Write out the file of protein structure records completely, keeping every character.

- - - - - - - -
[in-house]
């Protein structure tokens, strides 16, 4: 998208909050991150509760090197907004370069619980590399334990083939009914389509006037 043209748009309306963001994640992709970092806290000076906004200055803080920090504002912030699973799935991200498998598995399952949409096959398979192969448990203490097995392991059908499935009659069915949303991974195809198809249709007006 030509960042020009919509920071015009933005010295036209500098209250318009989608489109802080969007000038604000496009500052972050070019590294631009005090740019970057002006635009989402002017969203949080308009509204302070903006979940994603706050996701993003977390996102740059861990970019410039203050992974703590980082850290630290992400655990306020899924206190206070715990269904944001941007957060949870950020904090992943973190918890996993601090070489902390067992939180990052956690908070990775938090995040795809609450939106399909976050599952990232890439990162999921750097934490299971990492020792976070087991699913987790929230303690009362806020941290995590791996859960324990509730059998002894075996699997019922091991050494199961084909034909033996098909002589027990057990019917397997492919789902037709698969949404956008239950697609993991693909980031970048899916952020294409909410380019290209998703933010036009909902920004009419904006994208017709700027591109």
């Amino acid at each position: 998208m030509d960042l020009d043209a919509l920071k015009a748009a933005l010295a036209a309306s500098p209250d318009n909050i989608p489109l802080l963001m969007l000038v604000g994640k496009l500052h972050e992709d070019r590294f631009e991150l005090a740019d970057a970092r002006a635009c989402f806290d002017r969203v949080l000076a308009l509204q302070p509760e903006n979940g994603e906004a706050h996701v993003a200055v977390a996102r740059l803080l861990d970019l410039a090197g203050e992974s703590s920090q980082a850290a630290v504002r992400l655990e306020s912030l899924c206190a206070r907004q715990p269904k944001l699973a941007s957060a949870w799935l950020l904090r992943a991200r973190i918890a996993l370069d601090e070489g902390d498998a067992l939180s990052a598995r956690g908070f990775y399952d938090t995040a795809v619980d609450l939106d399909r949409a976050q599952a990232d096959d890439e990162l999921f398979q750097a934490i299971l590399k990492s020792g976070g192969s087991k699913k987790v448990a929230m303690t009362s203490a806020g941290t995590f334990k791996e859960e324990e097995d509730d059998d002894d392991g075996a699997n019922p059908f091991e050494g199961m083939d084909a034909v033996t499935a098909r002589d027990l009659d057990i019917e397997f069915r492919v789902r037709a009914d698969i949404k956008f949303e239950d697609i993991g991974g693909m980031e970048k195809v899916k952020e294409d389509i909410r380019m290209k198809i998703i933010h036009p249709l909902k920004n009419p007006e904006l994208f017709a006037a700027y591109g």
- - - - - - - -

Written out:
[in-house]
């Protein structure tokens, strides 16, 4: 998208909050991150509760090197907004370069619980590399334990083939009914389509006037 043209748009309306963001994640992709970092806290000076906004200055803080920090504002912030699973799935991200498998598995399952949409096959398979192969448990203490097995392991059908499935009659069915949303991974195809198809249709007006 030509960042020009919509920071015009933005010295036209500098209250318009989608489109802080969007000038604000496009500052972050070019590294631009005090740019970057002006635009989402002017969203949080308009509204302070903006979940994603706050996701993003977390996102740059861990970019410039203050992974703590980082850290630290992400655990306020899924206190206070715990269904944001941007957060949870950020904090992943973190918890996993601090070489902390067992939180990052956690908070990775938090995040795809609450939106399909976050599952990232890439990162999921750097934490299971990492020792976070087991699913987790929230303690009362806020941290995590791996859960324990509730059998002894075996699997019922091991050494199961084909034909033996098909002589027990057990019917397997492919789902037709698969949404956008239950697609993991693909980031970048899916952020294409909410380019290209998703933010036009909902920004009419904006994208017709700027591109």
């Amino acid at each position: 998208m030509d960042l020009d043209a919509l920071k015009a748009a933005l010295a036209a309306s500098p209250d318009n909050i989608p489109l802080l963001m969007l000038v604000g994640k496009l500052h972050e992709d070019r590294f631009e991150l005090a740019d970057a970092r002006a635009c989402f806290d002017r969203v949080l000076a308009l509204q302070p509760e903006n979940g994603e906004a706050h996701v993003a200055v977390a996102r740059l803080l861990d970019l410039a090197g203050e992974s703590s920090q980082a850290a630290v504002r992400l655990e306020s912030l899924c206190a206070r907004q715990p269904k944001l699973a941007s957060a949870w799935l950020l904090r992943a991200r973190i918890a996993l370069d601090e070489g902390d498998a067992l939180s990052a598995r956690g908070f990775y399952d938090t995040a795809v619980d609450l939106d399909r949409a976050q599952a990232d096959d890439e990162l999921f398979q750097a934490i299971l590399k990492s020792g976070g192969s087991k699913k987790v448990a929230m303690t009362s203490a806020g941290t995590f334990k791996e859960e324990e097995d509730d059998d002894d392991g075996a699997n019922p059908f091991e050494g199961m083939d084909a034909v033996t499935a098909r002589d027990l009659d057990i019917e397997f069915r492919v789902r037709a009914d698969i949404k956008f949303e239950d697609i993991g991974g693909m980031e970048k195809v899916k952020e294409d389509i909410r380019m290209k198809i998703i933010h036009p249709l909902k920004n009419p007006e904006l994208f017709a006037a700027y591109g």